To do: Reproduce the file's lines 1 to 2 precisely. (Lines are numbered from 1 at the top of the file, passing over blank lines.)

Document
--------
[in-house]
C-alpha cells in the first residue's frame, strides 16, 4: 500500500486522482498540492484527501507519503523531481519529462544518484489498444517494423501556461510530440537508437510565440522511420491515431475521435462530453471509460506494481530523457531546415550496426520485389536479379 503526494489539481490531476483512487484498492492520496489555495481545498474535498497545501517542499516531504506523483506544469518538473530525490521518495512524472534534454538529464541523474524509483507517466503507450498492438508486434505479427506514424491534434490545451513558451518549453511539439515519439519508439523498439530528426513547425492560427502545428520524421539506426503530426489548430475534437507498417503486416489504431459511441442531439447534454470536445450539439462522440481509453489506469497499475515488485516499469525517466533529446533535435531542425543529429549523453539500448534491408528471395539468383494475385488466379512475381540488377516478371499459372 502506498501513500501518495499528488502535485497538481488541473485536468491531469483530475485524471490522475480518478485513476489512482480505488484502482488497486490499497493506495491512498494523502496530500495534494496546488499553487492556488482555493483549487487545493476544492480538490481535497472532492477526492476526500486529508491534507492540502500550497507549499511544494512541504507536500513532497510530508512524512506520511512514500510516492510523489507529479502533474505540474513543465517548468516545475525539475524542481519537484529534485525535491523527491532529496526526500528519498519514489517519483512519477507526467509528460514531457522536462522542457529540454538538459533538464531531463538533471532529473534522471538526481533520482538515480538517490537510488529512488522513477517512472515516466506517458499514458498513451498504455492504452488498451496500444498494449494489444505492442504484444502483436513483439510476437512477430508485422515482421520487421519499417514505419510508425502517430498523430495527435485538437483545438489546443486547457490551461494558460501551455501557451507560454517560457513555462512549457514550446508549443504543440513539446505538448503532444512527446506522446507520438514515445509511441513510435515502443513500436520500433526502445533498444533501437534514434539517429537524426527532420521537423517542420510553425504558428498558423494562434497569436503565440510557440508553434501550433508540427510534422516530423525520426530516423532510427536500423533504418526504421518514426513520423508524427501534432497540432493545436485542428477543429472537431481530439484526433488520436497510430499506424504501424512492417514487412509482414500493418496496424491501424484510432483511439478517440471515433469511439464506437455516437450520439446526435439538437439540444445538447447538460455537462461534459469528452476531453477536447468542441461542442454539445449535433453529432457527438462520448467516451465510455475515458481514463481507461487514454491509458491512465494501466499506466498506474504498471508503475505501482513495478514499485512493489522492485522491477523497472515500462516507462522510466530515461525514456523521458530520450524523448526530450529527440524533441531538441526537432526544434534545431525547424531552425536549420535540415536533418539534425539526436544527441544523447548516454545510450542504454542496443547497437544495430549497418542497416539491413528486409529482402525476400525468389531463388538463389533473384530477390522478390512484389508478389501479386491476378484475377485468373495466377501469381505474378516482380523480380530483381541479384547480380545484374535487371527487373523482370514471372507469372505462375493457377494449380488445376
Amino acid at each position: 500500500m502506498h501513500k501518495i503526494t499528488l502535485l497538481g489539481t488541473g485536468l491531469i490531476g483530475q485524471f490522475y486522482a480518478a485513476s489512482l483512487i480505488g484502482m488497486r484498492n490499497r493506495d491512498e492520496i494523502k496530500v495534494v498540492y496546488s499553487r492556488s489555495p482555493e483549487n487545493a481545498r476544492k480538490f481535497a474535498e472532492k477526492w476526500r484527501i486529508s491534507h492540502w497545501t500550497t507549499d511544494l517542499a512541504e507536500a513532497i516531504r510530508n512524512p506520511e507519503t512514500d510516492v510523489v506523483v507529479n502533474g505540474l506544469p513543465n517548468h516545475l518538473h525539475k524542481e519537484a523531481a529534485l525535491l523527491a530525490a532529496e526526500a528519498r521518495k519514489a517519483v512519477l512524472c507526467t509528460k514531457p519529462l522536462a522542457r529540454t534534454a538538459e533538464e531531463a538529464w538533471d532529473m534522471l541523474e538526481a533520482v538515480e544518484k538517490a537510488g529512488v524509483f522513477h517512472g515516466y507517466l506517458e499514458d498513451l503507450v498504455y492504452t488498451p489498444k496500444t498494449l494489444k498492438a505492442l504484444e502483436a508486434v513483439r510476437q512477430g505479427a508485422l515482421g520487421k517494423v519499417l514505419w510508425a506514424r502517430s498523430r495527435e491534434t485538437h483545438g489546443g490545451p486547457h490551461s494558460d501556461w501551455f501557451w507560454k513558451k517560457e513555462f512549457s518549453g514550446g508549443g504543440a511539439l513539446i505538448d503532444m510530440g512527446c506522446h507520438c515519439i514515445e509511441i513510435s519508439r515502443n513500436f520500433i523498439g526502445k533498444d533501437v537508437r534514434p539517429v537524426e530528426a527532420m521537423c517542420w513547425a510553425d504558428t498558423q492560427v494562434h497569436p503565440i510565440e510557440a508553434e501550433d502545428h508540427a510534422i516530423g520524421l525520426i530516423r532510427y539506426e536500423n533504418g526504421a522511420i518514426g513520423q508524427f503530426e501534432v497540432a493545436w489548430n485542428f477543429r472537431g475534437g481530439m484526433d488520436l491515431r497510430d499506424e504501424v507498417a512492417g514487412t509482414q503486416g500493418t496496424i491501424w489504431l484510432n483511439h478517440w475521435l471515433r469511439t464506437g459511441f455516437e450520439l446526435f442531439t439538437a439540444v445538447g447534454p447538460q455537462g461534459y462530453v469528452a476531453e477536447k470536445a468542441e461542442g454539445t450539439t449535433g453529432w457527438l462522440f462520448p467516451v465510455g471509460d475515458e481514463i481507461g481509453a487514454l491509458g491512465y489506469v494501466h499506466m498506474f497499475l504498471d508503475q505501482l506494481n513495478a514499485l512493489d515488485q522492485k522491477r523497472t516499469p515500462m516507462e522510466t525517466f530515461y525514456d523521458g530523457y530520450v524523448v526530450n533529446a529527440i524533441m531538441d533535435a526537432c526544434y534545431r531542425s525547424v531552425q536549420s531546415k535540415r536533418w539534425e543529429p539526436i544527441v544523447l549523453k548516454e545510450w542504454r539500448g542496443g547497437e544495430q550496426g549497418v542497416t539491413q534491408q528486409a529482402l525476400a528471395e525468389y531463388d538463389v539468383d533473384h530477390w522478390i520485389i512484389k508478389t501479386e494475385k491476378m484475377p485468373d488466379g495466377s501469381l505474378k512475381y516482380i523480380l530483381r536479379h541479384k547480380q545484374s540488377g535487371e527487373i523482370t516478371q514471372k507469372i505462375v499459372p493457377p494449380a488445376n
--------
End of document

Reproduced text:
[in-house]
C-alpha cells in the first residue's frame, strides 16, 4: 500500500486522482498540492484527501507519503523531481519529462544518484489498444517494423501556461510530440537508437510565440522511420491515431475521435462530453471509460506494481530523457531546415550496426520485389536479379 503526494489539481490531476483512487484498492492520496489555495481545498474535498497545501517542499516531504506523483506544469518538473530525490521518495512524472534534454538529464541523474524509483507517466503507450498492438508486434505479427506514424491534434490545451513558451518549453511539439515519439519508439523498439530528426513547425492560427502545428520524421539506426503530426489548430475534437507498417503486416489504431459511441442531439447534454470536445450539439462522440481509453489506469497499475515488485516499469525517466533529446533535435531542425543529429549523453539500448534491408528471395539468383494475385488466379512475381540488377516478371499459372 502506498501513500501518495499528488502535485497538481488541473485536468491531469483530475485524471490522475480518478485513476489512482480505488484502482488497486490499497493506495491512498494523502496530500495534494496546488499553487492556488482555493483549487487545493476544492480538490481535497472532492477526492476526500486529508491534507492540502500550497507549499511544494512541504507536500513532497510530508512524512506520511512514500510516492510523489507529479502533474505540474513543465517548468516545475525539475524542481519537484529534485525535491523527491532529496526526500528519498519514489517519483512519477507526467509528460514531457522536462522542457529540454538538459533538464531531463538533471532529473534522471538526481533520482538515480538517490537510488529512488522513477517512472515516466506517458499514458498513451498504455492504452488498451496500444498494449494489444505492442504484444502483436513483439510476437512477430508485422515482421520487421519499417514505419510508425502517430498523430495527435485538437483545438489546443486547457490551461494558460501551455501557451507560454517560457513555462512549457514550446508549443504543440513539446505538448503532444512527446506522446507520438514515445509511441513510435515502443513500436520500433526502445533498444533501437534514434539517429537524426527532420521537423517542420510553425504558428498558423494562434497569436503565440510557440508553434501550433508540427510534422516530423525520426530516423532510427536500423533504418526504421518514426513520423508524427501534432497540432493545436485542428477543429472537431481530439484526433488520436497510430499506424504501424512492417514487412509482414500493418496496424491501424484510432483511439478517440471515433469511439464506437455516437450520439446526435439538437439540444445538447447538460455537462461534459469528452476531453477536447468542441461542442454539445449535433453529432457527438462520448467516451465510455475515458481514463481507461487514454491509458491512465494501466499506466498506474504498471508503475505501482513495478514499485512493489522492485522491477523497472515500462516507462522510466530515461525514456523521458530520450524523448526530450529527440524533441531538441526537432526544434534545431525547424531552425536549420535540415536533418539534425539526436544527441544523447548516454545510450542504454542496443547497437544495430549497418542497416539491413528486409529482402525476400525468389531463388538463389533473384530477390522478390512484389508478389501479386491476378484475377485468373495466377501469381505474378516482380523480380530483381541479384547480380545484374535487371527487373523482370514471372507469372505462375493457377494449380488445376